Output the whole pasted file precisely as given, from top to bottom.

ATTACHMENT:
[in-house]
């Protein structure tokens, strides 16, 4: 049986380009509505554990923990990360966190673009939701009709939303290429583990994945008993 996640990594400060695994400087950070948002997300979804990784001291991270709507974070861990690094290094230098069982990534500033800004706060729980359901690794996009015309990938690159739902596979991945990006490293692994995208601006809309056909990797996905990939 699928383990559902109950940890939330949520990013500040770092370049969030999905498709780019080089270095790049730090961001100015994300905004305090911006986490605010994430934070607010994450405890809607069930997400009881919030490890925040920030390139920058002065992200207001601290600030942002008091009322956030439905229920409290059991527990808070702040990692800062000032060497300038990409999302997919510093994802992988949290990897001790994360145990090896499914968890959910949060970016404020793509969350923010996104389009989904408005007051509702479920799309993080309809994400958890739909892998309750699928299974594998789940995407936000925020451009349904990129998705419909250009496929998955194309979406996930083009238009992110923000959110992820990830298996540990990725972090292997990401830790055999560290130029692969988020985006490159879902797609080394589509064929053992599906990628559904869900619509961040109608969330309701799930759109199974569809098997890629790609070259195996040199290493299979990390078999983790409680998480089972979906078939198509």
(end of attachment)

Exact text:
[in-house]
């Protein structure tokens, strides 16, 4: 049986380009509505554990923990990360966190673009939701009709939303290429583990994945008993 996640990594400060695994400087950070948002997300979804990784001291991270709507974070861990690094290094230098069982990534500033800004706060729980359901690794996009015309990938690159739902596979991945990006490293692994995208601006809309056909990797996905990939 699928383990559902109950940890939330949520990013500040770092370049969030999905498709780019080089270095790049730090961001100015994300905004305090911006986490605010994430934070607010994450405890809607069930997400009881919030490890925040920030390139920058002065992200207001601290600030942002008091009322956030439905229920409290059991527990808070702040990692800062000032060497300038990409999302997919510093994802992988949290990897001790994360145990090896499914968890959910949060970016404020793509969350923010996104389009989904408005007051509702479920799309993080309809994400958890739909892998309750699928299974594998789940995407936000925020451009349904990129998705419909250009496929998955194309979406996930083009238009992110923000959110992820990830298996540990990725972090292997990401830790055999560290130029692969988020985006490159879902797609080394589509064929053992599906990628559904869900619509961040109608969330309701799930759109199974569809098997890629790609070259195996040199290493299979990390078999983790409680998480089972979906078939198509």